(CNN) -- Same-sex couples can marry in Arkansas, but can't yet do the same in Idaho, thanks to a pair of court rulings Thursday.
The Arkansas case is an entirely in-state matter, involving a local county court and the state's Supreme Court. But it's similar to a spate of federal rulings in recent months because the initial ruling that kicked off the process knocked down Arkansas law barring same-sex marriages.
Twenty-one gay and lesbian couples were part of a group of plaintiffs challenging Amendment 83 to the Arkansas Constitution, saying it violated their federal and state rights of equal protection and privacy.
Pulaski County Circuit Judge Chris Piazza ruled last Friday in those couples' favor. But after his decision, it wasn't clear whether some same-sex couples could begin getting married immediately.
The state Supreme Court weighed in Wednesday, ruling "the court's order is not final, and we have no jurisdiction to hear the appeal." The same court denied the state's motion for an emergency stay of Piazza's ruling.
Piazza issued what he called a "final order" on Thursday, in lieu of the Arkansas Supreme Court ruling. On the same day, he issued another document saying "this court ... cannot in good conscience grant" the state's request for an immediate stay of his decision.
"Constitutional violations are routinely recognized as triggering irreparable harm unless they are promptly remedied," Piazza wrote, adding that "there is no evidence" those pushing to continue the state's same-sex marriage ban "will be harmed," but those trying to overturn the prohibition will suffer.
The Pulaski Circuit/County Clerk posted links to Piazza's orders on its website.
The same office tweeted Thursday afternoon, soon after the latest rulings: "The Pulaski Circuit and County Clerk's Office is open for business and we are issuing marriage licenses to all qualified applicants." CNN affiliate KARK reported the clerk was then issuing marriage licenses to same-sex couples. It was not clear what was occurring in other Arkansas counties.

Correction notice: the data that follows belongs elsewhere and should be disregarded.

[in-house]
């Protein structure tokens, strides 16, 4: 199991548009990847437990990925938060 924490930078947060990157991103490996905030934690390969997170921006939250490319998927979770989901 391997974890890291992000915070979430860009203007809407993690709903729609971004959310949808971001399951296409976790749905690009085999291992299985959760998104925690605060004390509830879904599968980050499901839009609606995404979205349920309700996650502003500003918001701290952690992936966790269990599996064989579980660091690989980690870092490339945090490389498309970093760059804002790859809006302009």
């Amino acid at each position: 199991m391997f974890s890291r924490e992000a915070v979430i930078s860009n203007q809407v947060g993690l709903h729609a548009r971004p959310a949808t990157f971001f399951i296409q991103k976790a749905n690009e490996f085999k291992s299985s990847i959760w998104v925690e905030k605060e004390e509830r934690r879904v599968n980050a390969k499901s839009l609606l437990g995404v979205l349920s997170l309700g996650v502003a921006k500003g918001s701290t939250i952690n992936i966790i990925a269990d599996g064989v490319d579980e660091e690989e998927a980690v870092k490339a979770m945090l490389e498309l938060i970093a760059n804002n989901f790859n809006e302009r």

A federal judge moved Idaho in that same direction on Tuesday, ruling that state's laws violated the U.S. Constitution because they "deny its gay and lesbian citizens the fundamental right to marry and relegate their families to a stigmatized, second-class status without sufficient reason for doing so."
While U.S. Magistrate Judge Candy Wagahoff Dale's decision striking down Idaho's same-sex marriage ban was clear, it didn't take effect right away. She stated it would become law at 9 a.m. Friday.
That's where the 9th U.S. Circuit Court of Appeals came in, with three judges signing onto a one-line ruling putting off Dale's decision from going into effect -- at least for now.
The appeals judges ruled that Dale's ruling "is temporarily stayed pending this court's disposition of appellants' emergency motions for a stay pending appeal."
Thursday's decision from the 9th Circuit appeals court prevents a repeat of what happened in Utah and Michigan, where federal judges similarly struck down those states' same-sex marriage bans effectively immediately. Higher courts later stayed those decisions on appeal, but not before some same-sex couples married.
In recent months, federal judges have found restrictions limiting marriage to one man and one woman to be unconstitutional in several other states. But those rulings didn't take effect immediately, having been stayed as appeals courts and possibly the U.S. Supreme Court weigh in.
CNN's Suzanne Presto contributed to this report.